Travel technology industry leaders agree that consumers are looking for online expertise when planning their trips.
Speakers at the recent Skift Global Forum in New York City also predicted the continued convergence of the new and old in travel. A case in point: The goal of home-sharing service Airbnb to become more of a hospitality company.
Here are five takeaways from the conference.
An overriding theme at the forum was the need to be connected with and respond to customers—wherever and however possible.
Terry Jones, a founder of both Travelocity and Kayak, has now teamed up with IBM to develop a website called WayBlazer. The site uses cognitive computing—which aims to work like a human brain—to put together trips.
For example: If you type in, “I’m going to Austin in November with two buddies,“ WayBlazer will come up with suggested hotels, restaurants, things to do, and the weather at that destination. WayBlazer’s first client is, in fact, the Austin (Tex.) Convention & Visitors Bureau.
“Cognitive computing will be a game changer in travel,” said Jones, who began his career as a receptionist in a travel agency 40 years ago.
“By analyzing many data sets, it will provide insights on available services,” he said. “And this computer learns as it goes along so gets better as we use it. We can make getting travel advice just as easy as a conversation.”
Companies want to curate the experience
Curation, another travel agent mainstay, is the wave of the future, according to Sam Shank, CEO of Hotel Tonight, which offers last-minute hotel deals for users of its app.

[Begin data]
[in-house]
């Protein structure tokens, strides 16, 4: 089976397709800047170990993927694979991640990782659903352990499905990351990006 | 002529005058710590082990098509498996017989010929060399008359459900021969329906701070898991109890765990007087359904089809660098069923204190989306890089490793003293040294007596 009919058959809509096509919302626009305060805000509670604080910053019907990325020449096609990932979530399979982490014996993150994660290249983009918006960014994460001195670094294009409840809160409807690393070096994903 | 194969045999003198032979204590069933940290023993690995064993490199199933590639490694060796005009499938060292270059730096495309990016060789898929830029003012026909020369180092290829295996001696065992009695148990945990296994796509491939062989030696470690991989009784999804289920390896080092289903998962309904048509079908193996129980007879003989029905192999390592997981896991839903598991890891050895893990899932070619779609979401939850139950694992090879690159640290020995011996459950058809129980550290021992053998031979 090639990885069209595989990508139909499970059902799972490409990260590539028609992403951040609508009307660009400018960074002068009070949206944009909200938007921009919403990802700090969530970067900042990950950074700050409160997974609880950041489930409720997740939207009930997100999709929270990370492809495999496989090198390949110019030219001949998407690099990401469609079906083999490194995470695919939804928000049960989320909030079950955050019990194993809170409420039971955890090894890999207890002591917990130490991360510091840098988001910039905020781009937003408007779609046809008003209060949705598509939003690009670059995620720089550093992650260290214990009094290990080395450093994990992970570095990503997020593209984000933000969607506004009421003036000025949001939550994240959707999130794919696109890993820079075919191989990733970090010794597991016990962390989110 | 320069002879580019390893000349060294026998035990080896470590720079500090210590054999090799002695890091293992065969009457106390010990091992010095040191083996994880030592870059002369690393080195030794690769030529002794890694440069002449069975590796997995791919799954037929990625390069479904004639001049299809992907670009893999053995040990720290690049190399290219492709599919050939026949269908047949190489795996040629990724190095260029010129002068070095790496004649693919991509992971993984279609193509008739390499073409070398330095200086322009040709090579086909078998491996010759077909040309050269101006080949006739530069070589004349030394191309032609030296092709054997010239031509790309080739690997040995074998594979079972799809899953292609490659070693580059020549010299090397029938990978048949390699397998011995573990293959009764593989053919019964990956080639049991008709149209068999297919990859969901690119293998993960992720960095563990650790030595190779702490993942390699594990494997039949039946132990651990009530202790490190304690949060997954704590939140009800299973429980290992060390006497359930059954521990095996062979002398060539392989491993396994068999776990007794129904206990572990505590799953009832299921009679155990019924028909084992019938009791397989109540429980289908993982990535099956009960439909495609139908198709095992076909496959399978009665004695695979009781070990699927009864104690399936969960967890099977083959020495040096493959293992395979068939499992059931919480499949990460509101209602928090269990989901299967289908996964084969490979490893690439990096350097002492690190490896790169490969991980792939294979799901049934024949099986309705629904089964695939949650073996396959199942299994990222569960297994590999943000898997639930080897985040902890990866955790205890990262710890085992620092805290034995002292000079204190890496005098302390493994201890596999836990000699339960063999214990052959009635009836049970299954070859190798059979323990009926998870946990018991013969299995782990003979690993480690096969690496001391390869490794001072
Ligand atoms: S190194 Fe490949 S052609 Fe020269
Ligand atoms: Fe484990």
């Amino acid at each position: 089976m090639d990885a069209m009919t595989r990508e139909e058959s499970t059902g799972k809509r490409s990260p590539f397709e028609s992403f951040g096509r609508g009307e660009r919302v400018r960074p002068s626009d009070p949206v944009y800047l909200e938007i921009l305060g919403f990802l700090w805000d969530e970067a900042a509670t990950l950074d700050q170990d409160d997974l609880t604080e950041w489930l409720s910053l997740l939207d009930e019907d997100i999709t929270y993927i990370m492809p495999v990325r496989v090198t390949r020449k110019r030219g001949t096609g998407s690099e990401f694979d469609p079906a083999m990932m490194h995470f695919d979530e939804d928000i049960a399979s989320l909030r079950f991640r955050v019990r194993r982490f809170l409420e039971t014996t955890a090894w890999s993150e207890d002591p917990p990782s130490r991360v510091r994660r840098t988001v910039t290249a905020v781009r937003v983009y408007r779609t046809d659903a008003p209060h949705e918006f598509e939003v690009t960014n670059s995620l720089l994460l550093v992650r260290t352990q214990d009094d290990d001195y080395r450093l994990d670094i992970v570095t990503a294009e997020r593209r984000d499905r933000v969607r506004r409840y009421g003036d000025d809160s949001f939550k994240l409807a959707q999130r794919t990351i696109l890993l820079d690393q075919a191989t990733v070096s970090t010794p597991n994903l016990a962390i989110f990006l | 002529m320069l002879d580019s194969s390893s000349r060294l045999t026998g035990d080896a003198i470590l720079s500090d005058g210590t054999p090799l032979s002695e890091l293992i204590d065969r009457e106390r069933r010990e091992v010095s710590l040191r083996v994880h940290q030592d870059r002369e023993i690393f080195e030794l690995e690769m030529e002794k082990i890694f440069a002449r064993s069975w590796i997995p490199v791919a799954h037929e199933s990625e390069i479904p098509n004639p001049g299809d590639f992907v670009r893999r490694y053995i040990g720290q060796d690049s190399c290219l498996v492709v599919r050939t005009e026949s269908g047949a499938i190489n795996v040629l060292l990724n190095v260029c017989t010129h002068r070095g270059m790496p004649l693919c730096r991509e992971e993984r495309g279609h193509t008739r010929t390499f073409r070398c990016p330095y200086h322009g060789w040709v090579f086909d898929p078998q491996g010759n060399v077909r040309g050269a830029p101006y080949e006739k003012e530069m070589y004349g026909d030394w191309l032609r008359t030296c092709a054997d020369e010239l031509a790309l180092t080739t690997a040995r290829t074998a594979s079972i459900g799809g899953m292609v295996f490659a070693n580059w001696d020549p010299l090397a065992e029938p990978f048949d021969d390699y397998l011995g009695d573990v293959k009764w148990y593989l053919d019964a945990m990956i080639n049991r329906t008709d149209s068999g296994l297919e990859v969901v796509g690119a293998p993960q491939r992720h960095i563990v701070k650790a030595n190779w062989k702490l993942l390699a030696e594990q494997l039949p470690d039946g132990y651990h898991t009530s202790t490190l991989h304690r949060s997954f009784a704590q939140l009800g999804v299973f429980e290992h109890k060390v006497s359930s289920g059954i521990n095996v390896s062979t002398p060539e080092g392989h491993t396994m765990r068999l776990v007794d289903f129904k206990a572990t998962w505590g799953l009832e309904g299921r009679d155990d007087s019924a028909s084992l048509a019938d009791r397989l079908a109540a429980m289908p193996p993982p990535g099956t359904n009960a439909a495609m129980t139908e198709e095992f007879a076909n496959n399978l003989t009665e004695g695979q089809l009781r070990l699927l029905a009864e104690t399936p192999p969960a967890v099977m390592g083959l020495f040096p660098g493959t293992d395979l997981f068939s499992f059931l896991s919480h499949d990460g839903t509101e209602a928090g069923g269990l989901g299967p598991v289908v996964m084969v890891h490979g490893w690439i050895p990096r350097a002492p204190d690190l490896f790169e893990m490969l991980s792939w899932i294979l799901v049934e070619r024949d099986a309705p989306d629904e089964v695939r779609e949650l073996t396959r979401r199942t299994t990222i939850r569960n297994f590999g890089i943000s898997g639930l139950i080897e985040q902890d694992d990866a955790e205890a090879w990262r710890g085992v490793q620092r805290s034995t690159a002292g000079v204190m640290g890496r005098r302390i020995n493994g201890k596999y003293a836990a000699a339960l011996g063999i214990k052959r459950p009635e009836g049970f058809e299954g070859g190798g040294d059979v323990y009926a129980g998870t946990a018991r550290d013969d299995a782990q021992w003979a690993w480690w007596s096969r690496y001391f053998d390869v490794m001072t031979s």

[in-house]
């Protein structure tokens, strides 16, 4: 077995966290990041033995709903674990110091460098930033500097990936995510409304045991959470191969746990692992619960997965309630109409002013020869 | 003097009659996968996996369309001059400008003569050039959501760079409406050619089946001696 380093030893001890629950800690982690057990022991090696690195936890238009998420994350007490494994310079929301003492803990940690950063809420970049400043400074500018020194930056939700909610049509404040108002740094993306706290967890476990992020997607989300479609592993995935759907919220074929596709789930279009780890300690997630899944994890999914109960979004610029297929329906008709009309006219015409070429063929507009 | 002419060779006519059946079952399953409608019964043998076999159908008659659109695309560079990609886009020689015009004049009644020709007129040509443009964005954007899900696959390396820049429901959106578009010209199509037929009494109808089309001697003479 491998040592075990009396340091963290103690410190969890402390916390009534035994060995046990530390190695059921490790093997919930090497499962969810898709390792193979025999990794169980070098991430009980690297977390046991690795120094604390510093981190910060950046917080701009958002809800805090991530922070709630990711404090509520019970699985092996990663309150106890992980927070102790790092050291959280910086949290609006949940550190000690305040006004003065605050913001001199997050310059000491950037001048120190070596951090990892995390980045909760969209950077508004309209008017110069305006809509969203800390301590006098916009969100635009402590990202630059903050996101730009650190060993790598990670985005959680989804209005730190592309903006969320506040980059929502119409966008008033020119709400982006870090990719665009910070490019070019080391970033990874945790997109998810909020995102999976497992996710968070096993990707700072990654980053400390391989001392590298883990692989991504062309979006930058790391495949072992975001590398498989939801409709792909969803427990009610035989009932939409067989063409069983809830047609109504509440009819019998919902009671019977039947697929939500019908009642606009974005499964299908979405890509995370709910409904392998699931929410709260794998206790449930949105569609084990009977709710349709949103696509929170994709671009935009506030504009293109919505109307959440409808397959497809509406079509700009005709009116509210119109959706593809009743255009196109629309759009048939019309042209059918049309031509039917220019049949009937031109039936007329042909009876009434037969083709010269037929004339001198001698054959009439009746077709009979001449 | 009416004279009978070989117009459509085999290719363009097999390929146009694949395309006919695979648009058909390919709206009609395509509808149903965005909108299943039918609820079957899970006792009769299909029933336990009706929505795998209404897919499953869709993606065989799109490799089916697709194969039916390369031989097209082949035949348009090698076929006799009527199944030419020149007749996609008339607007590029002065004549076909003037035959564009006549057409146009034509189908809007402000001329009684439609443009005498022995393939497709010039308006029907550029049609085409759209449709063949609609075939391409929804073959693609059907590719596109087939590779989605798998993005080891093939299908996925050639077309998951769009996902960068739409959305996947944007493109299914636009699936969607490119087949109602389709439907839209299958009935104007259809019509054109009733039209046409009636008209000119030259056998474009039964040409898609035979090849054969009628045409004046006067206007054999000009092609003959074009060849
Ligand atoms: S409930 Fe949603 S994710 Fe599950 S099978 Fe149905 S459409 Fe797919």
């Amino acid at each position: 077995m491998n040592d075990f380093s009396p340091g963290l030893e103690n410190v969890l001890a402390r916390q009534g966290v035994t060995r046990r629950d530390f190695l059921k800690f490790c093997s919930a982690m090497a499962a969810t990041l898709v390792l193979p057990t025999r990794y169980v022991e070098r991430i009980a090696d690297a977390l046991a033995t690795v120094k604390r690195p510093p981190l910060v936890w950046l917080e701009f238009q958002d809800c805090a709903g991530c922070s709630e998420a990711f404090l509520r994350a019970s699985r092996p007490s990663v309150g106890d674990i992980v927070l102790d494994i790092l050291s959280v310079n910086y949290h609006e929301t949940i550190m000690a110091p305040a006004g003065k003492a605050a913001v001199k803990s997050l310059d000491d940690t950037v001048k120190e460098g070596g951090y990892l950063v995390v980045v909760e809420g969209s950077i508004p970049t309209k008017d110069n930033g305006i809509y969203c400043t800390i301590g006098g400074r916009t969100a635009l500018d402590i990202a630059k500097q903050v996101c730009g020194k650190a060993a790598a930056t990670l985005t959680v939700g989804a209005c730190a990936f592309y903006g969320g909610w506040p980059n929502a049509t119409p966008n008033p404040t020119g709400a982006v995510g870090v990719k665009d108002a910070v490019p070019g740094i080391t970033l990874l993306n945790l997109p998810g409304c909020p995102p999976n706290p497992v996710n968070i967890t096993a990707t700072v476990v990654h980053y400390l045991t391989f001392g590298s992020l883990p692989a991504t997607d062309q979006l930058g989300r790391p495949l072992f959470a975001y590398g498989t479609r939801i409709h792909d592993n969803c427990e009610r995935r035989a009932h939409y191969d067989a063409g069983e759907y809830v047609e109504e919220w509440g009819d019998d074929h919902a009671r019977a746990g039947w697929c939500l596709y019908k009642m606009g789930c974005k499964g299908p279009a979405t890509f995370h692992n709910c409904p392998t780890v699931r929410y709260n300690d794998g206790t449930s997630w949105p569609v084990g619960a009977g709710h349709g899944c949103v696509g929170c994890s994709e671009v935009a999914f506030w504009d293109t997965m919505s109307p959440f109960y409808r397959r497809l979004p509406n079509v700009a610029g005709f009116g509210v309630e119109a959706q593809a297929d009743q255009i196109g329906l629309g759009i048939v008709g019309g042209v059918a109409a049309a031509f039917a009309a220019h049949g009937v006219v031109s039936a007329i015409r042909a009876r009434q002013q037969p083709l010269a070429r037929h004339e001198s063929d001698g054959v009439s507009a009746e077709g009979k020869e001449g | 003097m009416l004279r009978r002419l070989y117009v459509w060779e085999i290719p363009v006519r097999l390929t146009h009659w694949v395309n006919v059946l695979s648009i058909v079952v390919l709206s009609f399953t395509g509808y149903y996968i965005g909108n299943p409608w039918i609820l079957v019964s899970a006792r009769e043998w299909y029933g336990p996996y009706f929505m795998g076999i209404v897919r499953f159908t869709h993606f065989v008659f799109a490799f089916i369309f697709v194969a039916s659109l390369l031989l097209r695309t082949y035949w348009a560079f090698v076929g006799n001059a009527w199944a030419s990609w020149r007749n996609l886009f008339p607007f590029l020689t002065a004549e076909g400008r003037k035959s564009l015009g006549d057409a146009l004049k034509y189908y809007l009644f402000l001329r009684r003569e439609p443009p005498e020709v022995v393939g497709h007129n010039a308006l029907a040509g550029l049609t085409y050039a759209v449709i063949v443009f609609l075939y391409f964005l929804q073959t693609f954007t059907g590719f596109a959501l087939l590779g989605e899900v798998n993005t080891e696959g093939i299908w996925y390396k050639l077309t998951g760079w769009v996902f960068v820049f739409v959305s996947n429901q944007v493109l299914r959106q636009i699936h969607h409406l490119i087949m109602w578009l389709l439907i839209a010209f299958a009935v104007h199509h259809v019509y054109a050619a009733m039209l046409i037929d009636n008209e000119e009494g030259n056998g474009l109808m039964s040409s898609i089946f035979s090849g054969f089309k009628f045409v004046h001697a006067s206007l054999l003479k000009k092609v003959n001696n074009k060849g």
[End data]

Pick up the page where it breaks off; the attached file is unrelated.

“People want expert input, and in the future our app will not only tell you what hotel is best for you on that specific occasion, but will plan a trip for you before you even ask, based on your profile,” said Shank.
“Say you’re connected on the app to Facebook and Spotify (a music app); it will plan a trip with your Facebook friends with tickets to a concert by a performer you listen to on Spotify.”
Moving away from the OTA model
Representatives of two of the largest travel technology companies claimed they are not morphing into OTA’s.
Chip Conley, head of hospitality for Airbnb, said the company is more of an intermediary for those looking to share their space than a commoditizing entity looking for bookings.
“Hotels are trying to come onto our website, but we don’t want to be an OTA,” said Conley.
“We will never compete with Marriott or Hilton for the two-day road warriors; we don’t want that business traveler,” he said. “But we will be reaching out to business travelers who seek an experience consistent with what we offer.”
Barbara Messing, chief marketing officer for TripAdvisor, also said her company isn’t planning to enter the world of bookings.
“I don’t think we’re evolving into an online travel agency,” she said. “We simply provide links to hotels and booking services; we don’t do the bookings ourselves.”
Lodging is transforming
The lodging industry may be undergoing some of the most dramatic changes since boutique hotels came along in the early 1980’s.
That’s in response to the exploding “sharing economy” as provided by companies like Airbnb and HomeAway.
One leader of the “home sharing” industry talked about how different kinds of lodging seem to be converging.
Carl Shepherd, co-founder of HomeAway, described his company as capitalizing on second homes by placing them on the rental market.
Shepherd said his customers are different from those of Airbnb.
They are older, more affluent and more frequently include families. He said HomeAway lists more urban locations while Airbnb lists more resorts.
Social, social, social
Karin Timpone, global marketing officer for Marriott, said storytelling has become central to all travel marketing.
Marriott created a site called travelbrilliantly.com and asked consumers to recommend improvements to the guest experience.
The winning entry was a healthy vending machine which Marriott, with ongoing input from social media, created and implemented.
Social media has also taken center stage for destinations.
Will Seccombe, CEO of VisitFlorida, said 95% of visitors to the state are repeat visitors,“So we have shifted our marketing focus to allow them to be our advocates.”
“That’s 98 million people, with that number expected to be 127 million by 2020. “